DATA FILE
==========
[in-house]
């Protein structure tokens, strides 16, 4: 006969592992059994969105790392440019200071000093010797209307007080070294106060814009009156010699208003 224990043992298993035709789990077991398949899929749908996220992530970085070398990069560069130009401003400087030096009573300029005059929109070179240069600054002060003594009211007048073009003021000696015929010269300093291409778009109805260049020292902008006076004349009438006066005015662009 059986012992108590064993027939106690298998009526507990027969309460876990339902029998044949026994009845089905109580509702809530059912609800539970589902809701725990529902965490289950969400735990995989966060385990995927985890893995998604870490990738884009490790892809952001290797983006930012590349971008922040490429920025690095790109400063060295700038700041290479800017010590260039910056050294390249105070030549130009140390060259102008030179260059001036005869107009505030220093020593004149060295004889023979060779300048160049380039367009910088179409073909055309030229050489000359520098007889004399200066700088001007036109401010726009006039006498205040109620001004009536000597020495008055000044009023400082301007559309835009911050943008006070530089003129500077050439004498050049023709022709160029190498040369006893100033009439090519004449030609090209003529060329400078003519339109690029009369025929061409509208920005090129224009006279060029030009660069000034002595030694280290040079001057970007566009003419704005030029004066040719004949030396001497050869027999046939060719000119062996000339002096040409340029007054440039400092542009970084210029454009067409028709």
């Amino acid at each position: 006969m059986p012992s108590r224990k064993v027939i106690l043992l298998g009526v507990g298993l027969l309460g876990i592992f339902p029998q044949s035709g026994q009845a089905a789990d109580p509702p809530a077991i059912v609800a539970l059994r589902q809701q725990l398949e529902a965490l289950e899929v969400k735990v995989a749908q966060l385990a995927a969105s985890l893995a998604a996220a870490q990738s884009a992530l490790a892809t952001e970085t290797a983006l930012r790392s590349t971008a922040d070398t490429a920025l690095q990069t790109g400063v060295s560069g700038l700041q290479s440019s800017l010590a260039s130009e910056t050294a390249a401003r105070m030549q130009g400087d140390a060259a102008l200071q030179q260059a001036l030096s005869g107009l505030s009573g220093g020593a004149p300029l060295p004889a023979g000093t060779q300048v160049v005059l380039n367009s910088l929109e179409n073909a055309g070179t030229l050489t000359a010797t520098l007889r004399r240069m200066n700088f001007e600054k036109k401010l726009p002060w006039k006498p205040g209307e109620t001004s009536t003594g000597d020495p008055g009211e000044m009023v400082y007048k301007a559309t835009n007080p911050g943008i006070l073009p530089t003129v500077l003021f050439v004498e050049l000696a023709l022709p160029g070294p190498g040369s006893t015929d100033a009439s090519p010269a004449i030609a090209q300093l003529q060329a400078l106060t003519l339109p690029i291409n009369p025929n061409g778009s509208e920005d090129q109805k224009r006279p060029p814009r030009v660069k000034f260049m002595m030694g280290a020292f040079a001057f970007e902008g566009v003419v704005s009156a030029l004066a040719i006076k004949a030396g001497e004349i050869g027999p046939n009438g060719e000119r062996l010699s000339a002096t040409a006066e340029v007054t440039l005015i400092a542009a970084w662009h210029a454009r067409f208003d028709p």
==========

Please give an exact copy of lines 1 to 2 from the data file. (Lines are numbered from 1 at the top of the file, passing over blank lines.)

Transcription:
[in-house]
């Protein structure tokens, strides 16, 4: 006969592992059994969105790392440019200071000093010797209307007080070294106060814009009156010699208003 224990043992298993035709789990077991398949899929749908996220992530970085070398990069560069130009401003400087030096009573300029005059929109070179240069600054002060003594009211007048073009003021000696015929010269300093291409778009109805260049020292902008006076004349009438006066005015662009 059986012992108590064993027939106690298998009526507990027969309460876990339902029998044949026994009845089905109580509702809530059912609800539970589902809701725990529902965490289950969400735990995989966060385990995927985890893995998604870490990738884009490790892809952001290797983006930012590349971008922040490429920025690095790109400063060295700038700041290479800017010590260039910056050294390249105070030549130009140390060259102008030179260059001036005869107009505030220093020593004149060295004889023979060779300048160049380039367009910088179409073909055309030229050489000359520098007889004399200066700088001007036109401010726009006039006498205040109620001004009536000597020495008055000044009023400082301007559309835009911050943008006070530089003129500077050439004498050049023709022709160029190498040369006893100033009439090519004449030609090209003529060329400078003519339109690029009369025929061409509208920005090129224009006279060029030009660069000034002595030694280290040079001057970007566009003419704005030029004066040719004949030396001497050869027999046939060719000119062996000339002096040409340029007054440039400092542009970084210029454009067409028709």